How smart are Highways England’s smart motorways?

How smart are Highways England’s smart motorways?

by Reda Achourtani, July 1, 2019

Written by David Pittam

First published 30 June 2019


Hundreds of millions of pounds are being spent to make large stretches of the UK’s busiest motorways “smart” – but how do they work?

With about 400 miles of road already converted, and plenty more in the pipeline, many drivers will soon have used one.

What makes them “smart” are the computers constantly monitoring the road, which can change the speed limit on their own.

But this technology does not always run smoothly.

On 20 June, a stretch of smart motorway between Leicester and Nottingham was supposed to reopen at 05:00 BST following roadworks.

However, a “glitch” left three lanes of the M1 closed for no reason, causing several miles of traffic tailbacks because the computer would not reopen the roads when told to.

Highways England described this as an “extremely rare” event. But just how much control do computers have over the new roads, and how do they know what to do?

How do smart motorways work?

There are two main types of sensors computers use to keep an eye on the traffic, Matt Pates, who is in charge of the East Midlands for the authority, explained.

One is a set of copper loops buried in the road surface every few hundred metres.

When something metal, such as a car, passes over, it creates an electric current. This means a computer can tell how often and how quickly vehicles are passing over a certain spot.

It also knows the length and therefore roughly what kind of vehicles are passing by. It is the same technology used at some traffic lights to tell when there is a vehicle waiting.

The other is a “side-fire radar”, which does the same thing but with a beam projected from the side of the road.

These are now preferred because they are easier to maintain and the area around a copper loop is susceptible to potholes.

On top of this, Automatic Number Plate Recognition (ANPR) cameras watch how long it takes for a vehicle to drive from one point to another. Highways England said it used technology to make the number plates it was tracking unreadable to others.

What can and can’t a computer do?

All this data is constantly fed back to large banks of computers that decide if they need to intervene because the road is getting too busy.

The software can lower the speed limit to 60, 50 or 40mph, and this is displayed on overhead gantries. Ignore these and motorists could face a fine.

The idea is to slow drivers down as they head to a busy area so traffic does not bunch up and create more congestion.

This decision will not necessarily be checked by an officer back in the control room, unless it is out of the ordinary.

Mr Pates said people complained about having to drive slowly when there was no obvious congestion.

But he added: “[The computer] slows the traffic down before it breaks down, it doesn’t wait for it to happen.”

What a computer cannot do is react to something like a crash and it is not allowed to close lanes.

This is still done by a human in a regional control room who relies on CCTV, police patrols, Highways England officers and reports from the public.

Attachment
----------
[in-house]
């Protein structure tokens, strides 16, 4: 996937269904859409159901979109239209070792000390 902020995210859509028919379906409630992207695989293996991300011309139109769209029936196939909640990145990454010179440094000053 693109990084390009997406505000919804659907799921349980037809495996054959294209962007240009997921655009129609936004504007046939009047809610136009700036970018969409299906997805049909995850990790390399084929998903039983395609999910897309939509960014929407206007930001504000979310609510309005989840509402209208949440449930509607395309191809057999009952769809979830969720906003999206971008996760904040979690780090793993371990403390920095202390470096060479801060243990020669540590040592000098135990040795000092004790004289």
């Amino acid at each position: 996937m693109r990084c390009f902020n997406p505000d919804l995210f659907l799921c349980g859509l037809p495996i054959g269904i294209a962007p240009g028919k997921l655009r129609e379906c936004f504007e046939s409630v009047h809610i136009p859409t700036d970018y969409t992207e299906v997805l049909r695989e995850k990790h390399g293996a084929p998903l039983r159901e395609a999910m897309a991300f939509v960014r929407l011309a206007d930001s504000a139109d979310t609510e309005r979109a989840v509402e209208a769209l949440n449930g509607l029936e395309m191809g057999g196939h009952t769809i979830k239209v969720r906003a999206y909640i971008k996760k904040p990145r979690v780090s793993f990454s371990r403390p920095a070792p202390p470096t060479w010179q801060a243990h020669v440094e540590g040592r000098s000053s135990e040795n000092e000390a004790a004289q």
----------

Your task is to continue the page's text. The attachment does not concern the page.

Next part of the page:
Where are smart motorways?

Highways England said it had converted about 416 miles of motorway to one of the three types.

These are:

  • Controlled – people cannot drive in the hard shoulder
  • Dynamic hard shoulder – the hard shoulder can be opened
  • All lanes running (ALR) – the hard shoulder has permanently become a lane

England currently has more than 100 miles (161km) of ALR smart motorways.

Those already built are:

  • M1: J16 to 19, J23a to 25, J28 to 31, J32 to 35a, J39 to 42
  • M3: J2 to 4a
  • M4 J19 to 20
  • M5: J4a to 6, J15 to17
  • M6: J10a to 13, J16 to 19
  • M25: J5 to 7, J23 to 27
  • M62: J25 to 26

Are they better?

Mr Pates said the advantage of the smart motorway was more cars could drive on it, clearer instructions could be given to drivers and emergency incidents were more quickly reacted to.

But the disappearance of the hard shoulder worries some.

Jack Cousens, head of roads policy at the AA, said the organisation was concerned the emergency refuge areas that have replaced the hard shoulder – with one a little more than every mile on average – were not close enough together, and drivers might panic if they broke down and could not see anywhere safe.

In March, 83-year-old Derek Jacobs died after stopping his van on the M1 in Derbyshire in what was previously the hard shoulder, “possibly due to a mechanical problem”, police said.

What exactly happened is still under investigation.

About six months earlier another woman was killed after a breakdown on the same stretch, the Derbyshire Times reported.

“It’s expansion on the cheap,” Mr Cousens said. “We get the need to deal with congestion but safety can’t be the compromising factor.

“We want [Highways England] and the Department for Transport to go back to the drawing board and make sure this is the best thing we could be doing.”

Mr Pates, addressing concerns about the hard shoulder, said it had been built decades ago when cars were less reliable and most drivers would now get advance warning before something went wrong with their vehicle.

He said a hard shoulder was not a “hospitable” place to be and smart motorways were “as safe, if not safer” without them.


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